Warning: contains spoilers for Us (2019).
As brilliant as it was, Jordan Peele’s freshman outing Get Out (2017) always felt like more of a racially-conscious thriller than a horror flick to me. While I expected a similar vibe from its follow up, Us is in fact a different beast entirely, doing away with the more explicit satire of its predecessor and committing to good, old-fashioned, dread-inducing horror, and it’s better for it.
The film follows Adelaide Wilson (Lupita Nyong’o, an early awards nod), her husband Gabe (Winston Duke), and two children Zora (Shahadi Wright Joseph) and Jason (Evan Alex) as they travel to her family’s Santa Cruz beachfront home for the summer. In fact, this is the setting of the film’s spooky opening – tipped to become a horror classic, almost as good as Get Out‘s hypnosis scene. Over a few days at the cabin, Adelaide’s paranoia heightens – strange coincidences, spooky visions – but she and her husband write it off as just that: paranoia… that is until a doppelgänger family (the Tethered) show up on their drive.
Here is where the ‘horror’ really kicks into gear, as the film slowly ramps up the suspense, and the scares. Watching the family reckon with their doubles is really entertaining, especially as the jumpsuit-clad doppelgängers are so bizzare compared to their real world counterparts. Peele carefully maintains a similar tone to Get Out, balancing the shocks – now more concerned with the macabre than the psychological – with some light relief, often courtesy of Gabe. All the cast deliver excellent performances, a feat doubly impressive considering that everyone had to do effectively twice the work, and sell the characters of both their real selves and their Tethered doppelgängers. These performances further enhance the story (particularly in its final act, including an Inception-esque ending) exploring themes of xenophobia, self-destruction and the nature of reality.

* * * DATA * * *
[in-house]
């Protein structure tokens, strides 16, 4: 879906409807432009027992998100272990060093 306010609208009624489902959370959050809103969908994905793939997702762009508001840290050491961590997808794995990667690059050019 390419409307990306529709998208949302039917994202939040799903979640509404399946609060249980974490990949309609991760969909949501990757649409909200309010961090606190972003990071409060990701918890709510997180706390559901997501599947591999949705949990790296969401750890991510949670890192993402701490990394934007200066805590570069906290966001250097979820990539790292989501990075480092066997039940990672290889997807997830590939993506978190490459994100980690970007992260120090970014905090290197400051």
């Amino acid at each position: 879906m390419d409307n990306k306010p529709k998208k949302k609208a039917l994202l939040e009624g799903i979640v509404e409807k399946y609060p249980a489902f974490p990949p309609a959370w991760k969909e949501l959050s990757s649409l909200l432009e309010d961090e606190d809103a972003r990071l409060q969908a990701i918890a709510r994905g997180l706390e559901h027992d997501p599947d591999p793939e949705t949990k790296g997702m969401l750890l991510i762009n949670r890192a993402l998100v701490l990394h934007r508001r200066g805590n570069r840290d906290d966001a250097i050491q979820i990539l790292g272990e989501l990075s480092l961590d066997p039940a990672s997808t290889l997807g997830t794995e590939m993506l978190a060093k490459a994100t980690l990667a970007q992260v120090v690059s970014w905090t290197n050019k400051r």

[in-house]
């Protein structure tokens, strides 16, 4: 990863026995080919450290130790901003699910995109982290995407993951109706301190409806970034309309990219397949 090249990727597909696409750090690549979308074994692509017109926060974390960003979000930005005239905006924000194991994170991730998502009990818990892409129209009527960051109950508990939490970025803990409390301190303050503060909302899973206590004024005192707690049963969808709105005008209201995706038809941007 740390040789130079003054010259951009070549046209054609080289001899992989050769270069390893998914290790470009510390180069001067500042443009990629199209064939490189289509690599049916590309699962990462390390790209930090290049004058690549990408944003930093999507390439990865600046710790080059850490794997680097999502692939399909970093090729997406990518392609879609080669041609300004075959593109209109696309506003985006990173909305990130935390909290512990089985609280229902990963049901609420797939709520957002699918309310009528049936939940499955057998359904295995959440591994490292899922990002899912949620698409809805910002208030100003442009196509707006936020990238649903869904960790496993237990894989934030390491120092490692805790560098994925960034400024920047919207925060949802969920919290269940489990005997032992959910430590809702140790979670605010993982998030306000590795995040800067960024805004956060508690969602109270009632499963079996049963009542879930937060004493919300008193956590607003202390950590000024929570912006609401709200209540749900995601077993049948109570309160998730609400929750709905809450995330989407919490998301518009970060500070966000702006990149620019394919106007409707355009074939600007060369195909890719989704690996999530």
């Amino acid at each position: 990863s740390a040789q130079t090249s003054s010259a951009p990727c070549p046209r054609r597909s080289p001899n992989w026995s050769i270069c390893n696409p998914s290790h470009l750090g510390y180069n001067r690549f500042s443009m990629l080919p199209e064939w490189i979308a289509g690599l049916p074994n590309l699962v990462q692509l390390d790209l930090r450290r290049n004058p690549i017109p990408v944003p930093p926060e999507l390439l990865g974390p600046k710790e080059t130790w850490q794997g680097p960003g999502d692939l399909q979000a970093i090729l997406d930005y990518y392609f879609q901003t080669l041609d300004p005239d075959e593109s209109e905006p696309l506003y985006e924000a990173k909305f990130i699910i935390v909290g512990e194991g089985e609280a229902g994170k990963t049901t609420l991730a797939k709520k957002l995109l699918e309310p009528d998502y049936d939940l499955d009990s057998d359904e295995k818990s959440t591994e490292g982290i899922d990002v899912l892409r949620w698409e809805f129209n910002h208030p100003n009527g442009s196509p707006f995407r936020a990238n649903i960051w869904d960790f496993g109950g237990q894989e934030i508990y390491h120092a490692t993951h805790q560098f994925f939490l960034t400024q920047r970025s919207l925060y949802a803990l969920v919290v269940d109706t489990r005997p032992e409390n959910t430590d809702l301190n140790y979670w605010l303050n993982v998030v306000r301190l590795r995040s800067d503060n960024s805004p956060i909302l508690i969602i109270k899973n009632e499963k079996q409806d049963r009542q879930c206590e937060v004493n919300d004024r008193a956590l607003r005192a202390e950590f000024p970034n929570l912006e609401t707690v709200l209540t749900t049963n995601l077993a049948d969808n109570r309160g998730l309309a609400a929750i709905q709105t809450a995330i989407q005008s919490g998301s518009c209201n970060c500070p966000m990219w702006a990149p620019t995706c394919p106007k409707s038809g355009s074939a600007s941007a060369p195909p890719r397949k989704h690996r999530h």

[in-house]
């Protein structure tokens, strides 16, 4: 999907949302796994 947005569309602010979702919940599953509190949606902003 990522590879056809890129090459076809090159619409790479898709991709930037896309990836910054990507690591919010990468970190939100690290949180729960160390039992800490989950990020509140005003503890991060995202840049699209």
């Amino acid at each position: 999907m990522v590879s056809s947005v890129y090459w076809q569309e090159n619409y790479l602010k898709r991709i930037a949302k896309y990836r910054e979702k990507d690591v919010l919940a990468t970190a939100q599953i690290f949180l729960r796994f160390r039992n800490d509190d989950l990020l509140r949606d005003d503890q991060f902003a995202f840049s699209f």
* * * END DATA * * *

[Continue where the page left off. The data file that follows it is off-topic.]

Michael Abels’ pitch-perfect score, like in Get Out, helps to stir feelings of terror in the film’s more subtle moments, while NWA’s “Fuck Tha Police” is used to great comedic effect in one scene. The cinematography is also top-notch, with allusions to notably The Shining through some great aerial tracking shots. Here Peele continues the motif of smartly framing the faces of his characters in order to heighten the emotion or fear of a scene, shots iconic of their respective films. In Get Out, it was Daniel Kaluuya’s wide-eyed, tear-stained face during his hypnosis; in Us it is Madison Curry as she gasps with shock and awe at the sight of her doppelgänger.
Anyone concerned that Peele was perhaps a one hit wonder can put those fears to rest as he serves up another chilling and well-crafted horror movie. Is it better than Get Out? Maybe. But what’s important is that it doesn’t try to be, instead offering an entirely new experience, a must watch for both casual viewers in search of a gory slasher flick, and genre veterans looking for a new nightmare.